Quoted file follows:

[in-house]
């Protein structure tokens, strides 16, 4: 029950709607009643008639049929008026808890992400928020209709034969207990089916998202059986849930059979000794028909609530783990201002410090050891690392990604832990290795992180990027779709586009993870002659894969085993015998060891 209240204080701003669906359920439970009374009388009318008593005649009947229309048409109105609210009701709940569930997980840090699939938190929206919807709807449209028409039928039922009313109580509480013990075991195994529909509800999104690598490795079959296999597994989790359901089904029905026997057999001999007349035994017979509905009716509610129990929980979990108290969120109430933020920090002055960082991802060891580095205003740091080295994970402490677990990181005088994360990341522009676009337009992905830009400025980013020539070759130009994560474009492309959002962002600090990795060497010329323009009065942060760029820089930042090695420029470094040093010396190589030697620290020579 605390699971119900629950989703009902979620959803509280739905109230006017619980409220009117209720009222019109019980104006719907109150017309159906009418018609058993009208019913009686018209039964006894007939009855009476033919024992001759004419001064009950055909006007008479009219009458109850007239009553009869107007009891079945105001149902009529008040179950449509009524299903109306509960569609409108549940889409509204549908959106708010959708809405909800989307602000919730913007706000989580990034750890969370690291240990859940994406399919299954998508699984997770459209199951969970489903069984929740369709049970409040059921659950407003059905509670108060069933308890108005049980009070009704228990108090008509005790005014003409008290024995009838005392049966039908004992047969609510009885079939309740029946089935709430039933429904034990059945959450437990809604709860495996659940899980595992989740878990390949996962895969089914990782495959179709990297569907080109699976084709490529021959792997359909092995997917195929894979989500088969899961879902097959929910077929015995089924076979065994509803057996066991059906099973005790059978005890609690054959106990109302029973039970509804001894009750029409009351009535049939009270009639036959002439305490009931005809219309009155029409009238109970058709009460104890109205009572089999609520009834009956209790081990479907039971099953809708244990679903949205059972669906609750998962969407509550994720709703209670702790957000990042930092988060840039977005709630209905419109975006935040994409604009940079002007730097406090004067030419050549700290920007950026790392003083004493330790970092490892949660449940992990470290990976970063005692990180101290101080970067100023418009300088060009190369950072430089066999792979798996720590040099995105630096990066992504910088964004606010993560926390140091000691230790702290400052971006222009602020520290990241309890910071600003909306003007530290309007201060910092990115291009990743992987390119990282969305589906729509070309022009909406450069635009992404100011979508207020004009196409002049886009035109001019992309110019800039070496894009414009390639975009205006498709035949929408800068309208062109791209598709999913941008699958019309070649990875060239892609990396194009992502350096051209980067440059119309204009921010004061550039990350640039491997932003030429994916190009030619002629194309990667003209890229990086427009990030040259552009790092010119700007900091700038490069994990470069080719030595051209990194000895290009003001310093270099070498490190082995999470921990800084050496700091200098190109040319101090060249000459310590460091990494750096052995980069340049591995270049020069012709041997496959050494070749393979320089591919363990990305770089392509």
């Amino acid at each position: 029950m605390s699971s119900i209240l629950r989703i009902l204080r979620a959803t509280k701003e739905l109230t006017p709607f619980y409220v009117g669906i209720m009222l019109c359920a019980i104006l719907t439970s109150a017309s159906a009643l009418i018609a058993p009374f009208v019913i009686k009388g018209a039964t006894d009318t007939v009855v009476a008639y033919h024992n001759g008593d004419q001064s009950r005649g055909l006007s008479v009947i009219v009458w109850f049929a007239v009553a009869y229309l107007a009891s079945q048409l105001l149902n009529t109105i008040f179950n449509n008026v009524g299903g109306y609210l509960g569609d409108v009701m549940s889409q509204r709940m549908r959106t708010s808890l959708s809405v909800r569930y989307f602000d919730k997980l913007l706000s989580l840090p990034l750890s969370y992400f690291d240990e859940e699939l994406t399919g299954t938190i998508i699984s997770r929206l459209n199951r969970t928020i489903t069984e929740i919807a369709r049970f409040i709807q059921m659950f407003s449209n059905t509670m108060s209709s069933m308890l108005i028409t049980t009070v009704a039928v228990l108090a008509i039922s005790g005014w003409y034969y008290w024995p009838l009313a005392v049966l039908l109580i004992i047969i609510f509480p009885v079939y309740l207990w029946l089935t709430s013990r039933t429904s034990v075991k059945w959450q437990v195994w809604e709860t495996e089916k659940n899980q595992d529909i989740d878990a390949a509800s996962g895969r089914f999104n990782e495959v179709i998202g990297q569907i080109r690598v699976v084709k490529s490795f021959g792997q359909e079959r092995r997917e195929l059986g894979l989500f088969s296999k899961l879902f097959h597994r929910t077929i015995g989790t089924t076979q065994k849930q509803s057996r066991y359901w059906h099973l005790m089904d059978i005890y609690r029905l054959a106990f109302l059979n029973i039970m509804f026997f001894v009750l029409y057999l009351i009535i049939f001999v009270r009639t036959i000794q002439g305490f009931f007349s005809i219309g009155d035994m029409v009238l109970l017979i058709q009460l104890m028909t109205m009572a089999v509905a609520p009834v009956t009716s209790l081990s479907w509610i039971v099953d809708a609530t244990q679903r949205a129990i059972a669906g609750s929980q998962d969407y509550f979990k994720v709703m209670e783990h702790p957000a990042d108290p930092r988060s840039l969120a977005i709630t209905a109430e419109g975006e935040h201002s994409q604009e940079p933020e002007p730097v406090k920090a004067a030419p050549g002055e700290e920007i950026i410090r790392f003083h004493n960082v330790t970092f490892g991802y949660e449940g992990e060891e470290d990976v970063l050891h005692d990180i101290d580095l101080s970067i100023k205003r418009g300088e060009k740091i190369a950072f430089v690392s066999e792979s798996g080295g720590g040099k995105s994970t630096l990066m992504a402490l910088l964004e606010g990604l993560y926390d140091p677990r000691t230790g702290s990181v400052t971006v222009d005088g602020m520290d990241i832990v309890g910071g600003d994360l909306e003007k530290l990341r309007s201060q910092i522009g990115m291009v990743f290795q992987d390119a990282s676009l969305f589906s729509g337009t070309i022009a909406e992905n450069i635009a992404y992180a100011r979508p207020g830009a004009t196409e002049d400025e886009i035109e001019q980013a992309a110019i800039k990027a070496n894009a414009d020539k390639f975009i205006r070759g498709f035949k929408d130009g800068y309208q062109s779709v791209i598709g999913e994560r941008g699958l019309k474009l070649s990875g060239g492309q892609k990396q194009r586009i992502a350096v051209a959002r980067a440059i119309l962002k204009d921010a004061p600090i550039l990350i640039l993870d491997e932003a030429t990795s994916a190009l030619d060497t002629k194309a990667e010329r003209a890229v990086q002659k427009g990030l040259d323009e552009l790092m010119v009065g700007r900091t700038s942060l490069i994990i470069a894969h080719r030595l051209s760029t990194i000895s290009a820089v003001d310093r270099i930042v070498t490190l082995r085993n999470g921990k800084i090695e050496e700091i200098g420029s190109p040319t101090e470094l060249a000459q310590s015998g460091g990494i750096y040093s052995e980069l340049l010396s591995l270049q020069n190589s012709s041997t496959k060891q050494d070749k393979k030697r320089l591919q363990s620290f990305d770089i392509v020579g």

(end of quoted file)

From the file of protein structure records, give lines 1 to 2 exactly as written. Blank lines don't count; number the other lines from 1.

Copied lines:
[in-house]
């Protein structure tokens, strides 16, 4: 029950709607009643008639049929008026808890992400928020209709034969207990089916998202059986849930059979000794028909609530783990201002410090050891690392990604832990290795992180990027779709586009993870002659894969085993015998060891 209240204080701003669906359920439970009374009388009318008593005649009947229309048409109105609210009701709940569930997980840090699939938190929206919807709807449209028409039928039922009313109580509480013990075991195994529909509800999104690598490795079959296999597994989790359901089904029905026997057999001999007349035994017979509905009716509610129990929980979990108290969120109430933020920090002055960082991802060891580095205003740091080295994970402490677990990181005088994360990341522009676009337009992905830009400025980013020539070759130009994560474009492309959002962002600090990795060497010329323009009065942060760029820089930042090695420029470094040093010396190589030697620290020579 605390699971119900629950989703009902979620959803509280739905109230006017619980409220009117209720009222019109019980104006719907109150017309159906009418018609058993009208019913009686018209039964006894007939009855009476033919024992001759004419001064009950055909006007008479009219009458109850007239009553009869107007009891079945105001149902009529008040179950449509009524299903109306509960569609409108549940889409509204549908959106708010959708809405909800989307602000919730913007706000989580990034750890969370690291240990859940994406399919299954998508699984997770459209199951969970489903069984929740369709049970409040059921659950407003059905509670108060069933308890108005049980009070009704228990108090008509005790005014003409008290024995009838005392049966039908004992047969609510009885079939309740029946089935709430039933429904034990059945959450437990809604709860495996659940899980595992989740878990390949996962895969089914990782495959179709990297569907080109699976084709490529021959792997359909092995997917195929894979989500088969899961879902097959929910077929015995089924076979065994509803057996066991059906099973005790059978005890609690054959106990109302029973039970509804001894009750029409009351009535049939009270009639036959002439305490009931005809219309009155029409009238109970058709009460104890109205009572089999609520009834009956209790081990479907039971099953809708244990679903949205059972669906609750998962969407509550994720709703209670702790957000990042930092988060840039977005709630209905419109975006935040994409604009940079002007730097406090004067030419050549700290920007950026790392003083004493330790970092490892949660449940992990470290990976970063005692990180101290101080970067100023418009300088060009190369950072430089066999792979798996720590040099995105630096990066992504910088964004606010993560926390140091000691230790702290400052971006222009602020520290990241309890910071600003909306003007530290309007201060910092990115291009990743992987390119990282969305589906729509070309022009909406450069635009992404100011979508207020004009196409002049886009035109001019992309110019800039070496894009414009390639975009205006498709035949929408800068309208062109791209598709999913941008699958019309070649990875060239892609990396194009992502350096051209980067440059119309204009921010004061550039990350640039491997932003030429994916190009030619002629194309990667003209890229990086427009990030040259552009790092010119700007900091700038490069994990470069080719030595051209990194000895290009003001310093270099070498490190082995999470921990800084050496700091200098190109040319101090060249000459310590460091990494750096052995980069340049591995270049020069012709041997496959050494070749393979320089591919363990990305770089392509």